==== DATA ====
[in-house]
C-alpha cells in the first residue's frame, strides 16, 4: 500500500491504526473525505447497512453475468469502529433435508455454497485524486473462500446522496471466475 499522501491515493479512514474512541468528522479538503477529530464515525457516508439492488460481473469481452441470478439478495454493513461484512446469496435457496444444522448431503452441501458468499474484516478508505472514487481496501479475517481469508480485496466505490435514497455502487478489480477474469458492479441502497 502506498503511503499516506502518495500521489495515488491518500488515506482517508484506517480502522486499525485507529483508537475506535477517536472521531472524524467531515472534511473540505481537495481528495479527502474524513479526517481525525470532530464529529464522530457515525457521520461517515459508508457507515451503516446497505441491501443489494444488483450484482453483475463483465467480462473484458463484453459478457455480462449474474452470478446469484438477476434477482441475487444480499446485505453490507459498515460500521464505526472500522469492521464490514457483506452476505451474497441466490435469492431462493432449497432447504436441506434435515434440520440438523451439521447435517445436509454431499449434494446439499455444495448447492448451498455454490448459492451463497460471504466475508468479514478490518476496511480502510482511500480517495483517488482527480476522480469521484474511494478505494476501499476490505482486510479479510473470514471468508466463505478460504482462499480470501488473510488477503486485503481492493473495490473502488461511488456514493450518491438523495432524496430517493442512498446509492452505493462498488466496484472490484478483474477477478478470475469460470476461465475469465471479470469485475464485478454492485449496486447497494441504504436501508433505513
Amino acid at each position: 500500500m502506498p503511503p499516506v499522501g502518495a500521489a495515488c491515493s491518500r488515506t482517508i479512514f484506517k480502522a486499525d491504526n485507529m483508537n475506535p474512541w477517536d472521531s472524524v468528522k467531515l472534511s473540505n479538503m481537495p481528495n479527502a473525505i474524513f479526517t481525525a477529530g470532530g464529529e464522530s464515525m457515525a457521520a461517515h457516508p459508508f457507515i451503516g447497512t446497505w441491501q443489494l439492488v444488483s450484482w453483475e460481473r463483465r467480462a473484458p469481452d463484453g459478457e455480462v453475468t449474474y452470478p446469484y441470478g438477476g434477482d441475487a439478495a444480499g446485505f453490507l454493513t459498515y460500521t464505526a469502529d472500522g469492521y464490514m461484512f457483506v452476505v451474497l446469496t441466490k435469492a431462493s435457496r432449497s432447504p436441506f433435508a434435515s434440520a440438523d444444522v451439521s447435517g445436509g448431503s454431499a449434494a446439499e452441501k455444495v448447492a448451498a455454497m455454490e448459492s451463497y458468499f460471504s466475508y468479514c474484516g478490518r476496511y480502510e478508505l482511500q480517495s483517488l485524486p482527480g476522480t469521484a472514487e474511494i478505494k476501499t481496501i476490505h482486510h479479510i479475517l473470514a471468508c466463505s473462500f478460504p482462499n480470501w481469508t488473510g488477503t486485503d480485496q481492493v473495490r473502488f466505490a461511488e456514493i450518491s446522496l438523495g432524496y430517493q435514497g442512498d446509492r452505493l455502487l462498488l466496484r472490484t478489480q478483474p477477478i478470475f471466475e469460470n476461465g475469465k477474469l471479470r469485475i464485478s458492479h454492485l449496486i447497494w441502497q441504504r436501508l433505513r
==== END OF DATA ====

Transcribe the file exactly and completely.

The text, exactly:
[in-house]
C-alpha cells in the first residue's frame, strides 16, 4: 500500500491504526473525505447497512453475468469502529433435508455454497485524486473462500446522496471466475 499522501491515493479512514474512541468528522479538503477529530464515525457516508439492488460481473469481452441470478439478495454493513461484512446469496435457496444444522448431503452441501458468499474484516478508505472514487481496501479475517481469508480485496466505490435514497455502487478489480477474469458492479441502497 502506498503511503499516506502518495500521489495515488491518500488515506482517508484506517480502522486499525485507529483508537475506535477517536472521531472524524467531515472534511473540505481537495481528495479527502474524513479526517481525525470532530464529529464522530457515525457521520461517515459508508457507515451503516446497505441491501443489494444488483450484482453483475463483465467480462473484458463484453459478457455480462449474474452470478446469484438477476434477482441475487444480499446485505453490507459498515460500521464505526472500522469492521464490514457483506452476505451474497441466490435469492431462493432449497432447504436441506434435515434440520440438523451439521447435517445436509454431499449434494446439499455444495448447492448451498455454490448459492451463497460471504466475508468479514478490518476496511480502510482511500480517495483517488482527480476522480469521484474511494478505494476501499476490505482486510479479510473470514471468508466463505478460504482462499480470501488473510488477503486485503481492493473495490473502488461511488456514493450518491438523495432524496430517493442512498446509492452505493462498488466496484472490484478483474477477478478470475469460470476461465475469465471479470469485475464485478454492485449496486447497494441504504436501508433505513
Amino acid at each position: 500500500m502506498p503511503p499516506v499522501g502518495a500521489a495515488c491515493s491518500r488515506t482517508i479512514f484506517k480502522a486499525d491504526n485507529m483508537n475506535p474512541w477517536d472521531s472524524v468528522k467531515l472534511s473540505n479538503m481537495p481528495n479527502a473525505i474524513f479526517t481525525a477529530g470532530g464529529e464522530s464515525m457515525a457521520a461517515h457516508p459508508f457507515i451503516g447497512t446497505w441491501q443489494l439492488v444488483s450484482w453483475e460481473r463483465r467480462a473484458p469481452d463484453g459478457e455480462v453475468t449474474y452470478p446469484y441470478g438477476g434477482d441475487a439478495a444480499g446485505f453490507l454493513t459498515y460500521t464505526a469502529d472500522g469492521y464490514m461484512f457483506v452476505v451474497l446469496t441466490k435469492a431462493s435457496r432449497s432447504p436441506f433435508a434435515s434440520a440438523d444444522v451439521s447435517g445436509g448431503s454431499a449434494a446439499e452441501k455444495v448447492a448451498a455454497m455454490e448459492s451463497y458468499f460471504s466475508y468479514c474484516g478490518r476496511y480502510e478508505l482511500q480517495s483517488l485524486p482527480g476522480t469521484a472514487e474511494i478505494k476501499t481496501i476490505h482486510h479479510i479475517l473470514a471468508c466463505s473462500f478460504p482462499n480470501w481469508t488473510g488477503t486485503d480485496q481492493v473495490r473502488f466505490a461511488e456514493i450518491s446522496l438523495g432524496y430517493q435514497g442512498d446509492r452505493l455502487l462498488l466496484r472490484t478489480q478483474p477477478i478470475f471466475e469460470n476461465g475469465k477474469l471479470r469485475i464485478s458492479h454492485l449496486i447497494w441502497q441504504r436501508l433505513r